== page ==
“She brought attention to Cotton's spirit-centered theology, championing him and her brother-in-law John Wheelwright as true Christian ministers against the "legal" preachers who taught that a moral life was sufficient grounds for salvation. With Cotton and Wheelwright, Hutchinson believed that redemption was God's gift to his elect and could not be earned by human effort: the soul remained passive to the work of divine grace in the drama of salvation” (jstor.org).

In a little while the informal discussion changed into the heated debates on the principal religious issues. The number of participants was rapidly increasing; the majority of them were women. In addition, among the men who took an active part in the gatherings were the wealthiest Boston’s merchants and craftsmen and even the city’s governor Henry Vane. He was a son of a high-ranking British aristocrat and had come to America for three years. The colonists had chosen Henry Vane as a governor hoping that his enthusiasm and experience would help to liberalize the magistrate’s politics. His participation and interest in the meetings gave a particular touch to these events.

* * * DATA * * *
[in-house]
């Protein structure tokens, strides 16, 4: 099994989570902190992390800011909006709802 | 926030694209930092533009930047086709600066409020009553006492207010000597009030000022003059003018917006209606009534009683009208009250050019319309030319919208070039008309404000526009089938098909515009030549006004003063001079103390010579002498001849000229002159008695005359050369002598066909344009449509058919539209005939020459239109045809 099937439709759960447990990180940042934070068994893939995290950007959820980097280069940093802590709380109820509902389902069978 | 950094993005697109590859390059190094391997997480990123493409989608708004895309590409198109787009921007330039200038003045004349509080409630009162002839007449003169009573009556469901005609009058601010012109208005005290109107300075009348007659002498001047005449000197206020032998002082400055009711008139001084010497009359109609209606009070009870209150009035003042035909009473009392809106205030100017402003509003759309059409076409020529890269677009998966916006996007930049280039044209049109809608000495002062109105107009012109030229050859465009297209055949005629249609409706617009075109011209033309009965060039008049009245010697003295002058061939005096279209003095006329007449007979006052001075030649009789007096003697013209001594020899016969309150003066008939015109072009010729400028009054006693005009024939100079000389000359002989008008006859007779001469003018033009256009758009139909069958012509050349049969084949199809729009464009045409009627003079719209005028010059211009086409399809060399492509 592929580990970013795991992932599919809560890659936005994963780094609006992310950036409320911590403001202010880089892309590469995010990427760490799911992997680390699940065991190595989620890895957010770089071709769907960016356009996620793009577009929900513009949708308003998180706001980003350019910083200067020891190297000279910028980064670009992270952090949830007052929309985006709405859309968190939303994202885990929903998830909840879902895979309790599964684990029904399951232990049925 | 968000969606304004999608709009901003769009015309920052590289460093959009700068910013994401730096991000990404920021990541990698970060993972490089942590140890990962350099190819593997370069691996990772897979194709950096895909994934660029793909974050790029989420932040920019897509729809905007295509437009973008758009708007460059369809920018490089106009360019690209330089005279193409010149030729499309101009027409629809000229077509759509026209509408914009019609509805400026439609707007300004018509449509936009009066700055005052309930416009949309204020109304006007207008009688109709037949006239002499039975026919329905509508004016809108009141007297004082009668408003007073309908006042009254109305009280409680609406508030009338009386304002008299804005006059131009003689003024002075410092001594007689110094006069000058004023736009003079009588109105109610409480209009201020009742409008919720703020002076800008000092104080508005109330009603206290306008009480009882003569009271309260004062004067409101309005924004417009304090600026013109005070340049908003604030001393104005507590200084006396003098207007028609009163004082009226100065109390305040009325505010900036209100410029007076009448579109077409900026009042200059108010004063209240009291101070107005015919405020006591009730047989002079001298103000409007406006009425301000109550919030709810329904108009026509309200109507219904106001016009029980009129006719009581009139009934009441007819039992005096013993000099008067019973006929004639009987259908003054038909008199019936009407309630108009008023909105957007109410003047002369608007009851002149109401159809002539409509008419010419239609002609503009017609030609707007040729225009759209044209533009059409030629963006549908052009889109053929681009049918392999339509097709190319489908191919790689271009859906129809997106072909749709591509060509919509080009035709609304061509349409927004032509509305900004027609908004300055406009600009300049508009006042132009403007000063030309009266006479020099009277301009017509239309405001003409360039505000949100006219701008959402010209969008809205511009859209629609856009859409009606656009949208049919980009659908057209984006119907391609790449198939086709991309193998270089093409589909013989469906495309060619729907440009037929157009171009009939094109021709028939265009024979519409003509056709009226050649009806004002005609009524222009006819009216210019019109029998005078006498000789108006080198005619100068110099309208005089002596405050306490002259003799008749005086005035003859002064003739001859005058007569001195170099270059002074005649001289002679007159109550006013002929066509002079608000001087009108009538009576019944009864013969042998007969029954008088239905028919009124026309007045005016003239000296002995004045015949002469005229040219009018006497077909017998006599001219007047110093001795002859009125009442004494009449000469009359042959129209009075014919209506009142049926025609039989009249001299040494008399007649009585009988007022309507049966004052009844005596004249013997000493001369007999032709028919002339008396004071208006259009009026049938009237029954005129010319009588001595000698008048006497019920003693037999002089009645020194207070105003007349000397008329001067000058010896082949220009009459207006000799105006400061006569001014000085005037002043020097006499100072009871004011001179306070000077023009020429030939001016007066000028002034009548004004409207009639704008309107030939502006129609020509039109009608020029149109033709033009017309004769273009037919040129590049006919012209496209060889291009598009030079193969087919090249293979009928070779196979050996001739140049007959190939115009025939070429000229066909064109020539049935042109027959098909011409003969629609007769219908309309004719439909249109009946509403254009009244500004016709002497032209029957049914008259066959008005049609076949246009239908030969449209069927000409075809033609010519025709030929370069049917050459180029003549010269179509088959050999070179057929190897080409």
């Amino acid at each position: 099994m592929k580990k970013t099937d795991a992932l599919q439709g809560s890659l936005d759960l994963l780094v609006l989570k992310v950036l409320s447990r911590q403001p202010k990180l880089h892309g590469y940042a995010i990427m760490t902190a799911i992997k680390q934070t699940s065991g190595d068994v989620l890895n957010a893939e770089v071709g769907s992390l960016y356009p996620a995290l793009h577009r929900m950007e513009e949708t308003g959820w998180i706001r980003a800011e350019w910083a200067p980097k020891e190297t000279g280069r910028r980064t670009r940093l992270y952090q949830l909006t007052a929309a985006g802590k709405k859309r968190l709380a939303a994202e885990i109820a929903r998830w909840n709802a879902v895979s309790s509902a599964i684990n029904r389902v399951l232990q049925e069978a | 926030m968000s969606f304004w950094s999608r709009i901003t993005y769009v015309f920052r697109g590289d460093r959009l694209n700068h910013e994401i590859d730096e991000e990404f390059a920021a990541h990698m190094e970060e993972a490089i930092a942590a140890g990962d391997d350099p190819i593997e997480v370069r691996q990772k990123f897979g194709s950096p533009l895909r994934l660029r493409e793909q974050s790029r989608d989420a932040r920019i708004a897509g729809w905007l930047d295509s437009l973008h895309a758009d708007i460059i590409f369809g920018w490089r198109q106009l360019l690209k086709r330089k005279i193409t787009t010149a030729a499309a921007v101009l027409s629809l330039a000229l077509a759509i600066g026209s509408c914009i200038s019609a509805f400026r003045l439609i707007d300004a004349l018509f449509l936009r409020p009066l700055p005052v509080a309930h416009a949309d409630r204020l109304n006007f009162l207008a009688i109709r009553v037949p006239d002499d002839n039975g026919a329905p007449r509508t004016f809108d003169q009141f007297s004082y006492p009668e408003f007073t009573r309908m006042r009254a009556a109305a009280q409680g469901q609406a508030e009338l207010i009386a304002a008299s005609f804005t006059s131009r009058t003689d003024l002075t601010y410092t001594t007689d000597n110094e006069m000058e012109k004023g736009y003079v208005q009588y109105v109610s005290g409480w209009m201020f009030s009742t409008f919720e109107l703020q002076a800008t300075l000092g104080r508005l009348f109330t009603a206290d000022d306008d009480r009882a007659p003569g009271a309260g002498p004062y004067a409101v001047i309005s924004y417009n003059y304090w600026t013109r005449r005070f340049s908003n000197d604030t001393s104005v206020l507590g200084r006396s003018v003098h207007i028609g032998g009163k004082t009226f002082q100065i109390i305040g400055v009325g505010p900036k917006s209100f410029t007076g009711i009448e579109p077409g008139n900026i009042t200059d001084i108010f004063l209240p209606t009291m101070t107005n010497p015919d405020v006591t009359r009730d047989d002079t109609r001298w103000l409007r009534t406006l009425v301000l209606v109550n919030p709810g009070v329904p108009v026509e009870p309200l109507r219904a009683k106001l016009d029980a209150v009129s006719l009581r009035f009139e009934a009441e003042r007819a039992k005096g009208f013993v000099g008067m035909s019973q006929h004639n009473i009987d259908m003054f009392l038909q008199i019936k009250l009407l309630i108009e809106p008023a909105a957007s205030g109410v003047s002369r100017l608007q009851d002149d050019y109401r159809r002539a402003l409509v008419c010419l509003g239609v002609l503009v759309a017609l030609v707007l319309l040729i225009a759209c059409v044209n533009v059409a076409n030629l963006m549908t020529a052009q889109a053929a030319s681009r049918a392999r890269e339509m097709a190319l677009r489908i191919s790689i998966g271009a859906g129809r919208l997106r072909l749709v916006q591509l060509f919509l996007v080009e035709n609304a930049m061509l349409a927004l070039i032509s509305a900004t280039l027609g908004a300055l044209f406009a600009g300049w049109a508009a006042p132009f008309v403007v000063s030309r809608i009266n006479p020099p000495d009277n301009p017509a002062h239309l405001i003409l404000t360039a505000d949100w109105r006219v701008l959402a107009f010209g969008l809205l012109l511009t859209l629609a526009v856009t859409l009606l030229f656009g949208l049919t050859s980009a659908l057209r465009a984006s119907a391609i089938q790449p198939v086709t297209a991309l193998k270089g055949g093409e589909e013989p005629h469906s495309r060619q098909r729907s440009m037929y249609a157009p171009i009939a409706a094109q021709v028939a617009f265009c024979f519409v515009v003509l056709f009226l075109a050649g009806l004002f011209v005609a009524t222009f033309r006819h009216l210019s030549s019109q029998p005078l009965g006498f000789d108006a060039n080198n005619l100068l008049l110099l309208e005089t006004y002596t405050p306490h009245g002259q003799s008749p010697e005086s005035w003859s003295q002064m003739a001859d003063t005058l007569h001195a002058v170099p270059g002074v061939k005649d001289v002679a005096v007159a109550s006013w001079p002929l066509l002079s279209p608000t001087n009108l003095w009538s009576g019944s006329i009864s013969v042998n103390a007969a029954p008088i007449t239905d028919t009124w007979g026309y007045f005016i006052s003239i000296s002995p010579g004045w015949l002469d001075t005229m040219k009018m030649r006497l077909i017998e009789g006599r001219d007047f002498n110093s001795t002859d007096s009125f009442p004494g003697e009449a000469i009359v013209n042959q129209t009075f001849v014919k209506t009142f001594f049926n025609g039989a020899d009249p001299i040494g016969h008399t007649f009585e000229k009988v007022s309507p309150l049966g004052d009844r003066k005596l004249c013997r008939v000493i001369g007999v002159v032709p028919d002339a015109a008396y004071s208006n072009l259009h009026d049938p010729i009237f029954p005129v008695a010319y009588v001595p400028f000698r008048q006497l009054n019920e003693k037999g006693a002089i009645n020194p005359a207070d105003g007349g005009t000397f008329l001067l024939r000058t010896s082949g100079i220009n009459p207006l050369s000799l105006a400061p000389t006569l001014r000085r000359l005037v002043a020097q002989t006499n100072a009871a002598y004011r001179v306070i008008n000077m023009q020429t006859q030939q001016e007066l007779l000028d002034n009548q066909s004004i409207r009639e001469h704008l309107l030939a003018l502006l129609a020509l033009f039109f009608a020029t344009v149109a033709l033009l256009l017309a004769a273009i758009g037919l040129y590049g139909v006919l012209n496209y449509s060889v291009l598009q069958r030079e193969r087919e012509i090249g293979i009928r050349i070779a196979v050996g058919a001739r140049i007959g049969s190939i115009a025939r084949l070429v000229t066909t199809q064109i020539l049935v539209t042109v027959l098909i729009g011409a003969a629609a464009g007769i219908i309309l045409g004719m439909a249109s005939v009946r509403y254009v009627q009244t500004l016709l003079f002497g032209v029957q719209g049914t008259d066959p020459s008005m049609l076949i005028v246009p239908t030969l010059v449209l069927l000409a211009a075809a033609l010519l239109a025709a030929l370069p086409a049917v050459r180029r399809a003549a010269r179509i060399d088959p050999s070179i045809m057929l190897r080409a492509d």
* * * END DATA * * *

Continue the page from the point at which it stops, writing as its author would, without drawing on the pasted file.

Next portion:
In fact, Henry Vane’s rule had not reduced the magistrate’s restrictions. Very soon the tension between the authorities and colonists resulted in the conflict known as the Antinomian Controversy. Anne Hutchinson was the leader of the process. Her profound knowledge of the Bible, bravery and eloquence made her the principal speaker of the movement. Hutchinson’s ideas reflected the theological dispute which concentrates on two ways of salvation: through faith (“Covenant of Grace”) or deeds (“Covenant of Works”). Anne insisted that the Bible demonstrates the way to salvation through the “Covenant of Grace”, which transforms religion into the interaction between a person and God. The “Covenant of Deeds” requires the absolute obedience to the laws of the Bible. As the result, the interpretation of the ideas from the Holly Book may differ depending on the priest who explains them.